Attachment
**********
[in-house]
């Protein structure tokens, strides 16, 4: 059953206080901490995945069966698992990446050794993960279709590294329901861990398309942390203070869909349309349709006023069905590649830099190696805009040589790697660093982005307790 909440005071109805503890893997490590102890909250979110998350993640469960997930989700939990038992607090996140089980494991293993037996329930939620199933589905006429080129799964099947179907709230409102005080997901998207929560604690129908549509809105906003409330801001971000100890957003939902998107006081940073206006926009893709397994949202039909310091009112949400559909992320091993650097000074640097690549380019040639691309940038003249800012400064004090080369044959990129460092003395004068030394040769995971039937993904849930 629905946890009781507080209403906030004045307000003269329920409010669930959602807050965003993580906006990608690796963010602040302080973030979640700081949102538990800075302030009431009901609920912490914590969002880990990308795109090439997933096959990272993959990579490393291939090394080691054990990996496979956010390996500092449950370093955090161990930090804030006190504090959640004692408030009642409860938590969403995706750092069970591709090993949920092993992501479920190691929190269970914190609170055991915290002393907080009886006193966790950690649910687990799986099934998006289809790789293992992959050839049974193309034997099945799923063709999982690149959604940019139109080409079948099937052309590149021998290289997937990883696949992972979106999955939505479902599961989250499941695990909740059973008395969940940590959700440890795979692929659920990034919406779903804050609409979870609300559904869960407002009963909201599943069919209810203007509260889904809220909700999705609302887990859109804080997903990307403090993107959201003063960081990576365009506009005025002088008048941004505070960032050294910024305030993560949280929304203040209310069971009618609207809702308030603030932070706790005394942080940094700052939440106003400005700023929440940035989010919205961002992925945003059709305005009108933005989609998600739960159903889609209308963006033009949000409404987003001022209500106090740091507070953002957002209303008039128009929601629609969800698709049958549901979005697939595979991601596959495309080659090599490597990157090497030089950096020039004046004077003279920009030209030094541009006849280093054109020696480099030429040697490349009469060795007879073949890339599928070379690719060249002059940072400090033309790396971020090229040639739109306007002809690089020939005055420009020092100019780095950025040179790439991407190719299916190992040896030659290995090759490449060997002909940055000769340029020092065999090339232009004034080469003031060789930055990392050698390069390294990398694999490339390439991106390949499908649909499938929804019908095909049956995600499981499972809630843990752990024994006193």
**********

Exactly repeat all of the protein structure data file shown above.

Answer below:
[in-house]
């Protein structure tokens, strides 16, 4: 059953206080901490995945069966698992990446050794993960279709590294329901861990398309942390203070869909349309349709006023069905590649830099190696805009040589790697660093982005307790 909440005071109805503890893997490590102890909250979110998350993640469960997930989700939990038992607090996140089980494991293993037996329930939620199933589905006429080129799964099947179907709230409102005080997901998207929560604690129908549509809105906003409330801001971000100890957003939902998107006081940073206006926009893709397994949202039909310091009112949400559909992320091993650097000074640097690549380019040639691309940038003249800012400064004090080369044959990129460092003395004068030394040769995971039937993904849930 629905946890009781507080209403906030004045307000003269329920409010669930959602807050965003993580906006990608690796963010602040302080973030979640700081949102538990800075302030009431009901609920912490914590969002880990990308795109090439997933096959990272993959990579490393291939090394080691054990990996496979956010390996500092449950370093955090161990930090804030006190504090959640004692408030009642409860938590969403995706750092069970591709090993949920092993992501479920190691929190269970914190609170055991915290002393907080009886006193966790950690649910687990799986099934998006289809790789293992992959050839049974193309034997099945799923063709999982690149959604940019139109080409079948099937052309590149021998290289997937990883696949992972979106999955939505479902599961989250499941695990909740059973008395969940940590959700440890795979692929659920990034919406779903804050609409979870609300559904869960407002009963909201599943069919209810203007509260889904809220909700999705609302887990859109804080997903990307403090993107959201003063960081990576365009506009005025002088008048941004505070960032050294910024305030993560949280929304203040209310069971009618609207809702308030603030932070706790005394942080940094700052939440106003400005700023929440940035989010919205961002992925945003059709305005009108933005989609998600739960159903889609209308963006033009949000409404987003001022209500106090740091507070953002957002209303008039128009929601629609969800698709049958549901979005697939595979991601596959495309080659090599490597990157090497030089950096020039004046004077003279920009030209030094541009006849280093054109020696480099030429040697490349009469060795007879073949890339599928070379690719060249002059940072400090033309790396971020090229040639739109306007002809690089020939005055420009020092100019780095950025040179790439991407190719299916190992040896030659290995090759490449060997002909940055000769340029020092065999090339232009004034080469003031060789930055990392050698390069390294990398694999490339390439991106390949499908649909499938929804019908095909049956995600499981499972809630843990752990024994006193």